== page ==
The US District Court for the Western District of Washington recently concluded that a multi-level marketing beauty company had sufficiently alleged that it exercised reasonable efforts to maintain the secrecy of its training materials, network salespeople and contact lists.(1) This was despite the salespeople using their personal Facebook accounts, and despite making the training materials available to a Facebook group comprising thousands of members. Accordingly, the Court denied the defendants' motion to dismiss with respect to the defendants' alleged trade secret misappropriation in violation of the Defend Trade Secrets Act.
The plaintiff, Tori Belle Cosmetics LLC (Belle Cosmetics), sells its cosmetics and false eyelashes through a network of salespeople, allowing each salesperson to earn a portion of any revenue generated by any salespeople they recruit to join their sales network (ie, a multi-level marketing business). The defendants were five former network salespeople of Belle Cosmetics who, the plaintiff alleged, had helped design and launch a competing product line for a company called Juvanae LLC. Belle Cosmetics alleged its trade secrets included, among other things, lists containing the contact information of customers and network salespeople including in the form of social media contacts. The trade secrets also included training materials in the form of videos, photos, informational posts, webinars and other instructional materials that it makes available to thousands of its network salespeople through a Facebook group called "Team Lash Out".
The defendants first argued that they owned the network of salespeople and customer lists on Facebook as they had ownership interests in their Facebook profiles. They also argued that because each defendant's Facebook friends could see the rest of their friend network, these lists were not confidential. The Court disagreed. The Court noted that that while the most revealing settings on Facebook may allow Facebook friends to see a friend's name and profile picture, Belle Cosmetics alleged that it had sought to protect the list of its network of salespeople and additional information such as their respective phone numbers and addresses not otherwise available to a user's Facebook friends. The Court therefore concluded that Belle Cosmetics had sufficiently alleged that the list of network salespeople and customers was sufficient to constitute confidential information.
The defendants next argued that Belle Cosmetics had failed to state a claim for trade secret misappropriation as Belle Cosmetics had failed to allege that it exercised reasonable efforts to protect the secrecy of its training materials. In particular, the defendants argued that because Belle Cosmetics had made the information available to thousands of network salespeople on Facebook, "the world's largest social media website", the information was, by definition, non-confidential and could not be a trade secret. The Court dismissed this argument, noting that Facebook permits users to control exactly who may view any information they post and users may choose to post the information to a private group allowing admission to only a select group of individuals. The Court also noted that previous courts had inquired into the privacy selections used, and the types of communications made, before deciding whether a party failed to exercise reasonable measures. The Court therefore concluded that, taking as true Belle Cosmetics' allegations that it had corporate representatives serving as Facebook group administrators who only granted access to the training materials to Belle Cosmetics network salespeople, the plaintiff had sufficiently alleged the exercise of reasonable measures to maintain the secrecy of its asserted trade secrets.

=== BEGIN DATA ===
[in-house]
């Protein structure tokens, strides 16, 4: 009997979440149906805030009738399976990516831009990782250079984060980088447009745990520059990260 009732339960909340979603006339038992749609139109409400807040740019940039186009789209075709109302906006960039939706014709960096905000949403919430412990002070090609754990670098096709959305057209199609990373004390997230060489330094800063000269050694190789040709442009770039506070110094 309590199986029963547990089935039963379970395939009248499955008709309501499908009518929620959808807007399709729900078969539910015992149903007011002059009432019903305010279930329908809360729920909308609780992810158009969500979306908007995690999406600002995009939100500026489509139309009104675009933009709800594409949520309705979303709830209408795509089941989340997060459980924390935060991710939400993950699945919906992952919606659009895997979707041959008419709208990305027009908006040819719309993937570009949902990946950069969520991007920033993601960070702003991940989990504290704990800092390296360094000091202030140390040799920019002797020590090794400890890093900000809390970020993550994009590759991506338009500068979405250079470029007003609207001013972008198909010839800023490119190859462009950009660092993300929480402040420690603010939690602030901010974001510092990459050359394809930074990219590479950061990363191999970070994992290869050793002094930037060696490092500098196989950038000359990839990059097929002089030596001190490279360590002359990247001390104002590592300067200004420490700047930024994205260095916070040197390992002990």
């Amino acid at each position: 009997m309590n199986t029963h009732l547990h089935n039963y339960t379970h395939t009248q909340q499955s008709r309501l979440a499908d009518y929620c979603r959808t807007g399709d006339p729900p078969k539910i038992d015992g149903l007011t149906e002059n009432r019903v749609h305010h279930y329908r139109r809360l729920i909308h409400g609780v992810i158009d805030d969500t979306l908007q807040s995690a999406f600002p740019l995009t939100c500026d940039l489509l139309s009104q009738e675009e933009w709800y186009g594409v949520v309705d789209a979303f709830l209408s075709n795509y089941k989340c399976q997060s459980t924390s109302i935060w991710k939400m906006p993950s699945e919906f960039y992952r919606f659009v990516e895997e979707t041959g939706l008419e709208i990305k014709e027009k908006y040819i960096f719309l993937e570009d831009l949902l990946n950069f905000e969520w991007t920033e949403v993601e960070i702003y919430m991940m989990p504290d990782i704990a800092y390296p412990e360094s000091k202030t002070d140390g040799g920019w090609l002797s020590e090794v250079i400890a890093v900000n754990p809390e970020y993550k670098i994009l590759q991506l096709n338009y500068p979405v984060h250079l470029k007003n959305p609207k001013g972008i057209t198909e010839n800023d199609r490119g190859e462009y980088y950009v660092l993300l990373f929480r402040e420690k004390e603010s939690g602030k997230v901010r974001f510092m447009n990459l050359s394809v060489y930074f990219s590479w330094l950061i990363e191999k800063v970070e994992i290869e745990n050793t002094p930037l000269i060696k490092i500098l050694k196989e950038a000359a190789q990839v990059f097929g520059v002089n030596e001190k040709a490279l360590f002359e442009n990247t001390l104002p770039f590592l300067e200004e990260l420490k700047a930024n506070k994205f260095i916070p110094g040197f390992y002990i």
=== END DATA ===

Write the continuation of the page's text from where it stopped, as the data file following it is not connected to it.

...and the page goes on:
This will be an interesting case to follow regarding what the Court considers "reasonable efforts" with regard to materials posted in a Facebook group. For example, it will be interesting to see how the Court assesses the contractual requirements in the contracts between Belle Cosmetics and the salespeople where the company imposes upon the salespeople the obligation to keep the training materials secret and not to use or disclose the materials, and the sufficiency of such contractual terms. These are, of course, foundational requirements of trade secrets. It will also be interesting to see whether the Court assesses the process by which Belle Cosmetics Facebook group administrators verified any new users requesting access to the alleged confidential training materials, and whether they were all Belle Cosmetics network salespeople. The Court may have to determine how many users in the Facebook group were not network salespeople before the confidentiality of the asserted trade secrets is destroyed.
For further information on this topic please contact Gabriel Ramsey at Crowell & Moring LLP by telephone (+1 202 624 2500) or email ([email protected]). The Crowell & Moring LLP website can be accessed at www.crowell.com.
(1) The Court's opinion in Tori Belle Cosmetics LLC v Meet, No. C21-0066RSL (WD Wash 7 March 2022) can be found here.